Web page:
Dr. Rossi believes IMPT is the next generation of proton therapy treatment. “With an actively scanned beam, as compared to a scatter beam, I can spare far more normal tissue, and secondly, with an active-scan beam, I am now able to treat much larger treatment fields than I could in the past. Previously, our maximum beam size was 17 cm, that’s fine for treating small structures like the prostate or brain tumors, but what if you have to treat someone’s pelvis because they have lymph nodes involved, or what if you have to treat the pelvis or mediastinum in lungs. The probing system allows you to a treat a 40-cm x 30-cm field, the same size as you can treat on a linear accelerator,” said Dr. Rossi.

Growing patient populations

While there are concerns surrounding sufficient volumes of patients seeking proton therapy, the leading centers do not foresee a shortage of patients in the coming years.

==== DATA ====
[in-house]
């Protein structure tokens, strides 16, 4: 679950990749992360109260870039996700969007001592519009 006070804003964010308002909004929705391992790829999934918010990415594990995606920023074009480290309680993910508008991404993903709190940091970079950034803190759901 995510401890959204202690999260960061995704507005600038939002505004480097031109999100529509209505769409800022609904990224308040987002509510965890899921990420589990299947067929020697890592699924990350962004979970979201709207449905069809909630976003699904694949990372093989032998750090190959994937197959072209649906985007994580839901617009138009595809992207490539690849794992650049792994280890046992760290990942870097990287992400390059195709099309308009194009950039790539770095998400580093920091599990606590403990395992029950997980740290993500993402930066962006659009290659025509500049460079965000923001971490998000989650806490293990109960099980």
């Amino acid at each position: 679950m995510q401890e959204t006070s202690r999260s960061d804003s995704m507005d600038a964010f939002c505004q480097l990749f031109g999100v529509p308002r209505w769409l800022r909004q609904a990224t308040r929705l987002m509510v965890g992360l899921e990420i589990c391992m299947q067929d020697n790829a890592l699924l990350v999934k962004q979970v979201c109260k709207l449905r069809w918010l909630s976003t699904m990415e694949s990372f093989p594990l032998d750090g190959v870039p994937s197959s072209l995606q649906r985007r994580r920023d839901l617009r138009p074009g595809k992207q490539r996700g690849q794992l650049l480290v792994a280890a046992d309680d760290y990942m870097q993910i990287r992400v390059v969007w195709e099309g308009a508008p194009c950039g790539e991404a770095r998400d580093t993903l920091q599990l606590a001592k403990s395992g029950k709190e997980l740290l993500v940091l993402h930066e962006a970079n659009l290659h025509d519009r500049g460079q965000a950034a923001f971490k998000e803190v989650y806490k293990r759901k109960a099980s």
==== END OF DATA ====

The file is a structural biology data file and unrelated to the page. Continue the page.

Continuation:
At Mayo Clinic, they expect to treat an estimated 1,240 patients per year in Rochester, and another 1,240 patients per year at their facility in Phoenix. The patient population will consist of pediatrics, adolescents, and young adults with cancers, such as brain tumors, rhabdomyosarcomas, and lymphomas. Mayo Clinic has an active and growing practice for ocular melanomas and a neurosurgery group doing skull-base and spine surgery for chordomas and chondrosarcomas. For certain types of cancer, they will treat lung, breast, and a variety of gastrointestinal cancers, such as esophageal, gastric, and hepato-biliary tumors. There will be some selected prostate cancers with high PSA, high Gleason score, and advanced T-stage treated with hypofractionation.